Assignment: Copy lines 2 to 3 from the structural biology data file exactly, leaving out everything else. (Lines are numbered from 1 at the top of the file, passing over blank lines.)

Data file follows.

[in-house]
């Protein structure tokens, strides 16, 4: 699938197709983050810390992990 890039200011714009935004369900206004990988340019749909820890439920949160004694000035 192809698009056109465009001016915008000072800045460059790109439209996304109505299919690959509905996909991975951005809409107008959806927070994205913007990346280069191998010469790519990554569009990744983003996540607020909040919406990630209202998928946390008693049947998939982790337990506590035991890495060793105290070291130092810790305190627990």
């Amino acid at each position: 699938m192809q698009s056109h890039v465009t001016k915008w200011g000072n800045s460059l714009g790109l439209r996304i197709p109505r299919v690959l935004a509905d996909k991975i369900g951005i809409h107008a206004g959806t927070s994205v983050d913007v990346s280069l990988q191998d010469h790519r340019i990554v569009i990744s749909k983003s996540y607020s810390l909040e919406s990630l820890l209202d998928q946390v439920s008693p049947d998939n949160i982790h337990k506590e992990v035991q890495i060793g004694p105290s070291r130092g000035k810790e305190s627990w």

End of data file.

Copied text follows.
């Protein structure tokens, strides 16, 4: 699938197709983050810390992990 890039200011714009935004369900206004990988340019749909820890439920949160004694000035 192809698009056109465009001016915008000072800045460059790109439209996304109505299919690959509905996909991975951005809409107008959806927070994205913007990346280069191998010469790519990554569009990744983003996540607020909040919406990630209202998928946390008693049947998939982790337990506590035991890495060793105290070291130092810790305190627990």
């Amino acid at each position: 699938m192809q698009s056109h890039v465009t001016k915008w200011g000072n800045s460059l714009g790109l439209r996304i197709p109505r299919v690959l935004a509905d996909k991975i369900g951005i809409h107008a206004g959806t927070s994205v983050d913007v990346s280069l990988q191998d010469h790519r340019i990554v569009i990744s749909k983003s996540y607020s810390l909040e919406s990630l820890l209202d998928q946390v439920s008693p049947d998939n949160i982790h337990k506590e992990v035991q890495i060793g004694p105290s070291r130092g000035k810790e305190s627990w």